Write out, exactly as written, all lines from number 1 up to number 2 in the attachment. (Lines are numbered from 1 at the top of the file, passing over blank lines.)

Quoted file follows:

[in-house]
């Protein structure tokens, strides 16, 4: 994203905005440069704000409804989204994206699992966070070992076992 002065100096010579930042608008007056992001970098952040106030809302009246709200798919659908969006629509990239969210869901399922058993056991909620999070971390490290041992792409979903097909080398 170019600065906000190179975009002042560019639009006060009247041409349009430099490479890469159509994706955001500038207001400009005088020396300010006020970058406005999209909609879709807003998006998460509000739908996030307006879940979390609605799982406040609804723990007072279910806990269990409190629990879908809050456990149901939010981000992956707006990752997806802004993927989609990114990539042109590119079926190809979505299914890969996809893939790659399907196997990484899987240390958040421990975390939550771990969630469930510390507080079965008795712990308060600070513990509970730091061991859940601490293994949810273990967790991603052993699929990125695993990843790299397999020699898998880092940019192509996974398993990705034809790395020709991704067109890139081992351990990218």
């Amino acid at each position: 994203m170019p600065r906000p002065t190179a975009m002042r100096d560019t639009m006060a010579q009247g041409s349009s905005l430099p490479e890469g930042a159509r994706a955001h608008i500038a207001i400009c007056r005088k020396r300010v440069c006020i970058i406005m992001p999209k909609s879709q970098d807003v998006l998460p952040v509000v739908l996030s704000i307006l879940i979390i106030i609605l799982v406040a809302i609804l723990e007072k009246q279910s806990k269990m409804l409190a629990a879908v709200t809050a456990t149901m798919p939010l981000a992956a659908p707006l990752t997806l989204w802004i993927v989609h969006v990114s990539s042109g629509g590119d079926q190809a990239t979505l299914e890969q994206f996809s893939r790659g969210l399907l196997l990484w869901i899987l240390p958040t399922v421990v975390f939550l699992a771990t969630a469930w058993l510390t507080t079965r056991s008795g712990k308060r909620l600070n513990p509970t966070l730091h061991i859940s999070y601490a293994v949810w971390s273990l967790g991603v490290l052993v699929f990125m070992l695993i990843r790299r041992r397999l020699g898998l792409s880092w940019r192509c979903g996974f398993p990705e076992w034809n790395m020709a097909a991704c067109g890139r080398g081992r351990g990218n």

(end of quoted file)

[in-house]
């Protein structure tokens, strides 16, 4: 994203905005440069704000409804989204994206699992966070070992076992 002065100096010579930042608008007056992001970098952040106030809302009246709200798919659908969006629509990239969210869901399922058993056991909620999070971390490290041992792409979903097909080398 170019600065906000190179975009002042560019639009006060009247041409349009430099490479890469159509994706955001500038207001400009005088020396300010006020970058406005999209909609879709807003998006998460509000739908996030307006879940979390609605799982406040609804723990007072279910806990269990409190629990879908809050456990149901939010981000992956707006990752997806802004993927989609990114990539042109590119079926190809979505299914890969996809893939790659399907196997990484899987240390958040421990975390939550771990969630469930510390507080079965008795712990308060600070513990509970730091061991859940601490293994949810273990967790991603052993699929990125695993990843790299397999020699898998880092940019192509996974398993990705034809790395020709991704067109890139081992351990990218």